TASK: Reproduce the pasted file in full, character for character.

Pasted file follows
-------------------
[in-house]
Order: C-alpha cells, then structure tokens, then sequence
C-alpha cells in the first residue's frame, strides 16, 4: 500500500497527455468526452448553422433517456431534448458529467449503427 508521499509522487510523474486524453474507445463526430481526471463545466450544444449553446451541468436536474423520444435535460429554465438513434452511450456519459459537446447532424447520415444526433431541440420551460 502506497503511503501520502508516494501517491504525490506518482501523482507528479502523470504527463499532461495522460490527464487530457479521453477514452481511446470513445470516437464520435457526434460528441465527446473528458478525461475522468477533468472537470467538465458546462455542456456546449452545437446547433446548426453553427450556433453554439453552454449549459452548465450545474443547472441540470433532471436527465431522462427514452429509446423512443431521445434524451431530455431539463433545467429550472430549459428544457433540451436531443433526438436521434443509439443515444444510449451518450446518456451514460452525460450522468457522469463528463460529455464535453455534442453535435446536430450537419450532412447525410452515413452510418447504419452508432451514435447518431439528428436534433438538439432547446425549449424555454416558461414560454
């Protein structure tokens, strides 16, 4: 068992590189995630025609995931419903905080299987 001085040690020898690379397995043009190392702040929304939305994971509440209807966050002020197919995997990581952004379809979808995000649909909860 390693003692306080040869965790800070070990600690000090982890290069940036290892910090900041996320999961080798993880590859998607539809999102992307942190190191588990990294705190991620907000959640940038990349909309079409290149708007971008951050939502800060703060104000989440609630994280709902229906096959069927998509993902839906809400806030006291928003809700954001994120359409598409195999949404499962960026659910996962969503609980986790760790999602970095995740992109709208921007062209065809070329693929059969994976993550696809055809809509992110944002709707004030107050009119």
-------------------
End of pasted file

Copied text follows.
[in-house]
Order: C-alpha cells, then structure tokens, then sequence
C-alpha cells in the first residue's frame, strides 16, 4: 500500500497527455468526452448553422433517456431534448458529467449503427 508521499509522487510523474486524453474507445463526430481526471463545466450544444449553446451541468436536474423520444435535460429554465438513434452511450456519459459537446447532424447520415444526433431541440420551460 502506497503511503501520502508516494501517491504525490506518482501523482507528479502523470504527463499532461495522460490527464487530457479521453477514452481511446470513445470516437464520435457526434460528441465527446473528458478525461475522468477533468472537470467538465458546462455542456456546449452545437446547433446548426453553427450556433453554439453552454449549459452548465450545474443547472441540470433532471436527465431522462427514452429509446423512443431521445434524451431530455431539463433545467429550472430549459428544457433540451436531443433526438436521434443509439443515444444510449451518450446518456451514460452525460450522468457522469463528463460529455464535453455534442453535435446536430450537419450532412447525410452515413452510418447504419452508432451514435447518431439528428436534433438538439432547446425549449424555454416558461414560454
């Protein structure tokens, strides 16, 4: 068992590189995630025609995931419903905080299987 001085040690020898690379397995043009190392702040929304939305994971509440209807966050002020197919995997990581952004379809979808995000649909909860 390693003692306080040869965790800070070990600690000090982890290069940036290892910090900041996320999961080798993880590859998607539809999102992307942190190191588990990294705190991620907000959640940038990349909309079409290149708007971008951050939502800060703060104000989440609630994280709902229906096959069927998509993902839906809400806030006291928003809700954001994120359409598409195999949404499962960026659910996962969503609980986790760790999602970095995740992109709208921007062209065809070329693929059969994976993550696809055809809509992110944002709707004030107050009119």